Fine wine and fine living in the South Downs

Wednesday 14 Mar 2012

New home delights in its pastoral setting beside the ruin of the former house

Downley House is a new country house built in National Park in the South Downs, in Hampshire. The client's brief sought tranquil yet playful spaces, of natural textures, contrasts, and indigenous materials. Architectural Parti & Context: The new house responds sensitively to its pastoral setting beside the ruin of the former house. The principle architectural aspect establishes a promenade from the vehicular approach through to the landscape. The drive arrives at a circular stone forecourt from which an oak pergola leads through an inner court where the ruin is re-interpreted as a romantic garden folly.

The internal circulation flows along the entrance facade and the primary stair ascends to roof gardens where a staircase bridges across to the hillside to complete the route into the landscape. Form: The home is composed of three elements; the Guest Wing, the Family Wing (containing living areas and bedrooms ) arranged either side of the double height Dining Hall which is aligned axially on the entrance portal of the ruin.

The clients are wine connoisseurs and the dining hall echoes the form of elliptical wine barrels. Innovation  to ensure quick construction the house structure is constructed of cross laminated timber (CLT) panels, pre-fabricated in Switzerland and craned into place on site. The guest and family wings are constructed of flatpack CLT panels which are then clad with insulation and finished with stone, oak cladding or render. The barrel vault is constructed of laminated timber ribs over which curved CLT panels are fixed to create a structural shell. This is covered with insulation and clad with a beautiful with standing seams that spiral around the elliptical form.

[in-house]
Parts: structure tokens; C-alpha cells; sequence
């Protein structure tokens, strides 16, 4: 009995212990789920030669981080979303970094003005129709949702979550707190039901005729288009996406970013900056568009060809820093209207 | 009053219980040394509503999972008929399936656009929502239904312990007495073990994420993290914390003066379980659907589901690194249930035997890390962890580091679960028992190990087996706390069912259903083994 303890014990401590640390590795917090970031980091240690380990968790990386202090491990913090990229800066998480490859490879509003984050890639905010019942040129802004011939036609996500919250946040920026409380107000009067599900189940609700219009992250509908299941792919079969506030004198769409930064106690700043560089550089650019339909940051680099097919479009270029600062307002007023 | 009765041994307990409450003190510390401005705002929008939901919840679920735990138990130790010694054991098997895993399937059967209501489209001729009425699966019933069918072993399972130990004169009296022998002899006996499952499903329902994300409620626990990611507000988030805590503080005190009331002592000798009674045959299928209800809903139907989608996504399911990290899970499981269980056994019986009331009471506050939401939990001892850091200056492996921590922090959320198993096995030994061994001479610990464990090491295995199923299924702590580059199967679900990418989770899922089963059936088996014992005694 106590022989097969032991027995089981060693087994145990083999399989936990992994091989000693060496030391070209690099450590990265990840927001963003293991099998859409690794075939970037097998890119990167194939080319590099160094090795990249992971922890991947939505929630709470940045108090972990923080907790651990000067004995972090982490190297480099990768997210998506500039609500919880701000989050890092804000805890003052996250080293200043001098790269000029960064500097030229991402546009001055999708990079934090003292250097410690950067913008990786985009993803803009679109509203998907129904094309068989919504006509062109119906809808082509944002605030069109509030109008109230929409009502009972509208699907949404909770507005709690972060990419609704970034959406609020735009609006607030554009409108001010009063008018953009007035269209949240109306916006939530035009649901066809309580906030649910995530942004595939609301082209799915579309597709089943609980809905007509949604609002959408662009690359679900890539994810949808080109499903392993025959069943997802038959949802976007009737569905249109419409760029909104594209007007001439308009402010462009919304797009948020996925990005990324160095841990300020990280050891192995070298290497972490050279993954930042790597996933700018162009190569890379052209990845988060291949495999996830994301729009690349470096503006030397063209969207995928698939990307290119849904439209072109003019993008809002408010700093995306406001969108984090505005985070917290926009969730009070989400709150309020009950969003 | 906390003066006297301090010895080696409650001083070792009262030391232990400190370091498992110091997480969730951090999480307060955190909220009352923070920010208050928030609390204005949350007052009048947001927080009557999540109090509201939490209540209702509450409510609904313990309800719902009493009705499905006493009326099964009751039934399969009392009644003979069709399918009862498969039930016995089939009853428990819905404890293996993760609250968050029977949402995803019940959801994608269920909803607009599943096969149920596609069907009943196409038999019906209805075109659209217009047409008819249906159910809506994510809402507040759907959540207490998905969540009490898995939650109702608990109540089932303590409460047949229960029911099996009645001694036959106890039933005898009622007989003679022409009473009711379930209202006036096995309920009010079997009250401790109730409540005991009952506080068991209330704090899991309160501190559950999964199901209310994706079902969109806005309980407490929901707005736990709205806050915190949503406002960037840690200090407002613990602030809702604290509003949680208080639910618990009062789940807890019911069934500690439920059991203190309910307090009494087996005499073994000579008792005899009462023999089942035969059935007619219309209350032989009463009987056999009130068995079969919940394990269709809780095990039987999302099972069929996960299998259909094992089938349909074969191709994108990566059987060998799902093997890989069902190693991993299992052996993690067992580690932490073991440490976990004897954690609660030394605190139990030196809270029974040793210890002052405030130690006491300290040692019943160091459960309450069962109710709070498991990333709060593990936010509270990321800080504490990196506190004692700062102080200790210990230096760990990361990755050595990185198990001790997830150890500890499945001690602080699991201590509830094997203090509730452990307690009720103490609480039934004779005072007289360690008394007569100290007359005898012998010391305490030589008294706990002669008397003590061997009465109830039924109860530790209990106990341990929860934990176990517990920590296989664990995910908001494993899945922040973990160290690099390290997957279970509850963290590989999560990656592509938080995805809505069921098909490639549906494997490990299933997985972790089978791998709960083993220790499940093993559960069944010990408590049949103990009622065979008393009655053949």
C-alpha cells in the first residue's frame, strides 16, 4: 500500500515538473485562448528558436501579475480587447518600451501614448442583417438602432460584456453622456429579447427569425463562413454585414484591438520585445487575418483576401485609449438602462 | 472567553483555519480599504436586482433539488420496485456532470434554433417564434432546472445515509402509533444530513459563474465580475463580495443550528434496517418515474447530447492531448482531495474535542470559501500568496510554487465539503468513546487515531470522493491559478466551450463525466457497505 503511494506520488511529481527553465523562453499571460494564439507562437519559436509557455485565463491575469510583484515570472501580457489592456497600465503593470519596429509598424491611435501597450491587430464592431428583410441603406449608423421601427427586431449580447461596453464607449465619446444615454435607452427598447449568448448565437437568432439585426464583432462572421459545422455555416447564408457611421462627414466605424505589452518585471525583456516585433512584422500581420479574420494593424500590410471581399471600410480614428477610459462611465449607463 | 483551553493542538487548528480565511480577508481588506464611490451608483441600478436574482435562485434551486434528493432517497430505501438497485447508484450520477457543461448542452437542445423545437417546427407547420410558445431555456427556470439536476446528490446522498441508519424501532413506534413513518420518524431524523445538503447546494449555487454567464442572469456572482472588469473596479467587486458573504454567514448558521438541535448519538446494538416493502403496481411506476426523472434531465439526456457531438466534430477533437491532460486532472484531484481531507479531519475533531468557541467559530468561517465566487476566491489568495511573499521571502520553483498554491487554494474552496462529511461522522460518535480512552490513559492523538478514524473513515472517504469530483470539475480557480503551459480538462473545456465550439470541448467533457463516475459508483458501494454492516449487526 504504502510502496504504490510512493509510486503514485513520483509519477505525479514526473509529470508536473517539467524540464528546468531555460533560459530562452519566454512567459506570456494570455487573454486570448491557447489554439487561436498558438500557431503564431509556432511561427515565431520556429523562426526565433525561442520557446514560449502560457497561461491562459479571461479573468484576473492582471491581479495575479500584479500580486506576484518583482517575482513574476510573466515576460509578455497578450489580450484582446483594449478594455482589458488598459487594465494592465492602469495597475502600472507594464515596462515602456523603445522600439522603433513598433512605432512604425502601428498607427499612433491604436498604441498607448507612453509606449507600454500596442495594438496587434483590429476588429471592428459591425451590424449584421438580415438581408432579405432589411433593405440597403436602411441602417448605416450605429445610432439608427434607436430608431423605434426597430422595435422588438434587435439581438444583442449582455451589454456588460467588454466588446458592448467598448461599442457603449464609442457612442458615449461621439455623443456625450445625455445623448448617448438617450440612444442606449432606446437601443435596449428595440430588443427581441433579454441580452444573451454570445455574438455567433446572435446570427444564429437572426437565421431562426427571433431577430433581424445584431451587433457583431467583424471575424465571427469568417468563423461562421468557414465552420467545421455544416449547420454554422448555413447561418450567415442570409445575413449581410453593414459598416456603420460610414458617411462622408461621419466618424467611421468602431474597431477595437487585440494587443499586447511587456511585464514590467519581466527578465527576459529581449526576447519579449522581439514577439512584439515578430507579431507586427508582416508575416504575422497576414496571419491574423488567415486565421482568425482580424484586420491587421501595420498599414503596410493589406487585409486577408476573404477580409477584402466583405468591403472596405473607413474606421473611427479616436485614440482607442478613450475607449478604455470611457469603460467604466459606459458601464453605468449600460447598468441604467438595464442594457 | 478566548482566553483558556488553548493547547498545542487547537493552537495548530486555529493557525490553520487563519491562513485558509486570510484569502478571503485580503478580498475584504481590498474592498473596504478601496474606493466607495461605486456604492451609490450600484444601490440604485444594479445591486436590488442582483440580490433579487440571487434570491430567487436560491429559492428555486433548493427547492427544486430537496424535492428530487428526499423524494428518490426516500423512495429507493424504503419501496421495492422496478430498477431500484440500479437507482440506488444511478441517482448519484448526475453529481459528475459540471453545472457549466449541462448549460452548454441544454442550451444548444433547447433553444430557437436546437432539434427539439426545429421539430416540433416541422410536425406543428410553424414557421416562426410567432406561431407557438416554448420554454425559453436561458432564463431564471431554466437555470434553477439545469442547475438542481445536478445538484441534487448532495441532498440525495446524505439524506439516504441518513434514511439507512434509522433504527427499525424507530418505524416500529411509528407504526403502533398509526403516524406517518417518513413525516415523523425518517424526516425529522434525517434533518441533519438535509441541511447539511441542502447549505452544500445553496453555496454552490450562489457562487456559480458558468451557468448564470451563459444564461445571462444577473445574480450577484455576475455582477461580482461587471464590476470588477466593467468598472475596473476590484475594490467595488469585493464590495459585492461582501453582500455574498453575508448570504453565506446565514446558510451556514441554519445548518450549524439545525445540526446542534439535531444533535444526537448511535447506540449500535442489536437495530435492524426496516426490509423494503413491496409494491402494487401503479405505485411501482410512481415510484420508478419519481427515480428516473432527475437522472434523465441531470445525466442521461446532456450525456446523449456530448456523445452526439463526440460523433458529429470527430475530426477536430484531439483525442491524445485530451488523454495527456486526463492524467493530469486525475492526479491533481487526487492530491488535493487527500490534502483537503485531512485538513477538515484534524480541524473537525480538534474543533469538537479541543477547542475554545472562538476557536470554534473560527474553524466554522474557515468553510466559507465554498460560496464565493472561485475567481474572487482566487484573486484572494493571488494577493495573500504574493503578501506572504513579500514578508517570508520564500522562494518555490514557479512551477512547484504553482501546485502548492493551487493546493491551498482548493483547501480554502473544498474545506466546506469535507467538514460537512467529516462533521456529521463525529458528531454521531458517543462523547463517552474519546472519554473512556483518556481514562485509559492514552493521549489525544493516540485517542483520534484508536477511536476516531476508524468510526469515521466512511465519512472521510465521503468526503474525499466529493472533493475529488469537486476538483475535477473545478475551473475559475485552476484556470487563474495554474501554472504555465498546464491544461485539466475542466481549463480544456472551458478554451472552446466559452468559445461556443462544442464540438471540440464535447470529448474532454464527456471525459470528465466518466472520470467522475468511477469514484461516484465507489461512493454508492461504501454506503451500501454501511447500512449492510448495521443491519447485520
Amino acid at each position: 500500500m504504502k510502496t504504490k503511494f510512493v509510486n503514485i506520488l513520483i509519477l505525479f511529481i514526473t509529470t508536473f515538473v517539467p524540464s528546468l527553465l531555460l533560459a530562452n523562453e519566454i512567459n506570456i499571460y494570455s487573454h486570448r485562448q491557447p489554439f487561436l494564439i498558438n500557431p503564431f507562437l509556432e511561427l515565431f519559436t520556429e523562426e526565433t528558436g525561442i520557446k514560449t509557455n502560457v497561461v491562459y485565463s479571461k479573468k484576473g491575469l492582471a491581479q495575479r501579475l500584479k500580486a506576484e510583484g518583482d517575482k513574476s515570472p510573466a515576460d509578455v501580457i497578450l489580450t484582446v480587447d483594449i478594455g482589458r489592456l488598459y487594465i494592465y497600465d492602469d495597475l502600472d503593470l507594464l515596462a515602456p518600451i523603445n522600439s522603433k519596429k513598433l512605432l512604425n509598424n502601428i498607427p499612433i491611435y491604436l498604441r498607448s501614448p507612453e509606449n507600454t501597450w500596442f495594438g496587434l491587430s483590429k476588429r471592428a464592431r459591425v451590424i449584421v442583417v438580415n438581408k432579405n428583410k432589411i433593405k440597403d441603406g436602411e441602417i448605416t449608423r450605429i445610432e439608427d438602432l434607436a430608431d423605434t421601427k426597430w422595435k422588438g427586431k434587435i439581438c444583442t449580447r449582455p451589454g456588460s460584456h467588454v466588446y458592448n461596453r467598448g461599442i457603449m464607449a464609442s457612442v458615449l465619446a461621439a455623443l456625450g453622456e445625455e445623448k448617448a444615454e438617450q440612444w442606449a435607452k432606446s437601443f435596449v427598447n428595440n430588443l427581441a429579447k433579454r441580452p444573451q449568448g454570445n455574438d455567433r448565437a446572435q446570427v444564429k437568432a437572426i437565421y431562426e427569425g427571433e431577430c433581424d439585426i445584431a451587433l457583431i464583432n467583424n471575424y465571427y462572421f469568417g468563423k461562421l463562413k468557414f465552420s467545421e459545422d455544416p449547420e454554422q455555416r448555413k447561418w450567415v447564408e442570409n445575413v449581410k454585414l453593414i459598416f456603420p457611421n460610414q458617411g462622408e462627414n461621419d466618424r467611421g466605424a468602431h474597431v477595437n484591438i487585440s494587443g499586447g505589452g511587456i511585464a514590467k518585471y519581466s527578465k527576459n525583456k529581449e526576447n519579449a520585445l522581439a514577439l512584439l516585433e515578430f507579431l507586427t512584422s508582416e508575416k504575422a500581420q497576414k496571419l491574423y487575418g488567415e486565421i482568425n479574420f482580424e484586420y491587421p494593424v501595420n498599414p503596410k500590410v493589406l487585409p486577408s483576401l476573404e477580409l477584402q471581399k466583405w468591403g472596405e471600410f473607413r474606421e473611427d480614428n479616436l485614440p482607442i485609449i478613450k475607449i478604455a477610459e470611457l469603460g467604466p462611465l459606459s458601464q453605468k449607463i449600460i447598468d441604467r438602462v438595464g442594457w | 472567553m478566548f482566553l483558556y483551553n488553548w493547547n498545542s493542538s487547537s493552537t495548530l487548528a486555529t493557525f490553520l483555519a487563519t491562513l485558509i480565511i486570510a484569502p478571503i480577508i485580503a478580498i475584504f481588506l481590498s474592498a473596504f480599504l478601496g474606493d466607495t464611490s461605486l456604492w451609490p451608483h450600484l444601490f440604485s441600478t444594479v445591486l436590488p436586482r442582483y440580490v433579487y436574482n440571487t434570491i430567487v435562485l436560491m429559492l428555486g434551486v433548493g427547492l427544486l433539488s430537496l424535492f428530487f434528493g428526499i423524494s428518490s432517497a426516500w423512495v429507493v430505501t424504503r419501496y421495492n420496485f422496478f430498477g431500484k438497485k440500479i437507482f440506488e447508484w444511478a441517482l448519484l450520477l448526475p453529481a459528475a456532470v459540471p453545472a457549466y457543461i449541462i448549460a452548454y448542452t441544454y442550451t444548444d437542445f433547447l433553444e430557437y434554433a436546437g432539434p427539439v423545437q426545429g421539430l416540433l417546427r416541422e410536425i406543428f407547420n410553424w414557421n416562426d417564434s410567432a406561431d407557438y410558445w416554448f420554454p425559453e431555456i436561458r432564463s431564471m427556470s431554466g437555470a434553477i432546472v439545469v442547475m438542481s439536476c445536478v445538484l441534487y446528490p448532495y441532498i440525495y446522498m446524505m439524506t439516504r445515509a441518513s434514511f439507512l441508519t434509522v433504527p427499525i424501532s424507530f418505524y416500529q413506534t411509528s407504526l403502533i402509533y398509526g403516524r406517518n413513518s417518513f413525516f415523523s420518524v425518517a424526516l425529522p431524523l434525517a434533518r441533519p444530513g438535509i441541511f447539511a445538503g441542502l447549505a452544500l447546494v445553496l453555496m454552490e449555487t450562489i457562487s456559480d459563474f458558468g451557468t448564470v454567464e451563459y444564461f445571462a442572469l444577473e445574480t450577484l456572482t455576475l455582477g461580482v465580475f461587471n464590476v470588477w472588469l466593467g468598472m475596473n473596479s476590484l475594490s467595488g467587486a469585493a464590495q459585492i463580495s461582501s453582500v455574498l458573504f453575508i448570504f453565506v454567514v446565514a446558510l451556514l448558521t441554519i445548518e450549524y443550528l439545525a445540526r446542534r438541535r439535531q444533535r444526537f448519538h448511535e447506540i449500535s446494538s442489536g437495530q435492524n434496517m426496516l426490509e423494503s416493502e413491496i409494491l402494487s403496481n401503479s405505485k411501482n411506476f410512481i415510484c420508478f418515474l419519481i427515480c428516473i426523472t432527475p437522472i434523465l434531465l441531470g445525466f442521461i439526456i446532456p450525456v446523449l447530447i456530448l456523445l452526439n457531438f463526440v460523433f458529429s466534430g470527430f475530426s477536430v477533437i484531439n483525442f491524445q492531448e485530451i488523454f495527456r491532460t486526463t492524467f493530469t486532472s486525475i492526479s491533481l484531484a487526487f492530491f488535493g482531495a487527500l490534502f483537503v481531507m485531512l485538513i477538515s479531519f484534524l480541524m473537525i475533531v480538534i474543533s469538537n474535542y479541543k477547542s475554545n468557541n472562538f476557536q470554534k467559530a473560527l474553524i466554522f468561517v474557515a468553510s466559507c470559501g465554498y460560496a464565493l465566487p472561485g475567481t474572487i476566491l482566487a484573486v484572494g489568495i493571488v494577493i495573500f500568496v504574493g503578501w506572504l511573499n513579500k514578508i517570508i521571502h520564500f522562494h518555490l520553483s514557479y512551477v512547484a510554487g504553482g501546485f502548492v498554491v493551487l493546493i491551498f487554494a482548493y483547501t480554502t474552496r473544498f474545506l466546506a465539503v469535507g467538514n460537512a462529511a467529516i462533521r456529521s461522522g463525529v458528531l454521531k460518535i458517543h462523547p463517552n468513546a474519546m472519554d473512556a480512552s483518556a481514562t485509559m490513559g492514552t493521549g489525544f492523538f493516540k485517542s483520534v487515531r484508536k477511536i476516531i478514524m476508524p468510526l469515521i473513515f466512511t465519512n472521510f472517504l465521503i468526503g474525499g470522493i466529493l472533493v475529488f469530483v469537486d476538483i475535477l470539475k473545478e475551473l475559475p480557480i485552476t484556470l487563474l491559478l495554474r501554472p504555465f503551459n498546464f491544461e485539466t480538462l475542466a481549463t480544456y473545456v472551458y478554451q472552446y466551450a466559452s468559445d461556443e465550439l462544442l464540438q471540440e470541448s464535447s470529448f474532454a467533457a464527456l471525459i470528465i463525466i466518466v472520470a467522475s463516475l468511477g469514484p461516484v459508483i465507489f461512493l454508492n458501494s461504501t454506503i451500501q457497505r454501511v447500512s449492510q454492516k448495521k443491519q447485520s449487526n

Sustainability The CLT structure is an inherently sustainable low carbon product and much of the materials are sourced locally, including Purbeck Stone, Wealden Sandstone and oak cladding to reduce the embodied energy required to create the house. An array of ground source heat pump piping beneath the adjacent wild flower meadow, a heat recovery air circulation system and well sealed spaces has ensured that no heating has been required throughout this first winter other than providing hot water. Green roofs support bio diversity and help set the house into the rolling landscape.

Key Facts:

United Kingdom

Want to submit your project to World Architecture News?

Contact The Team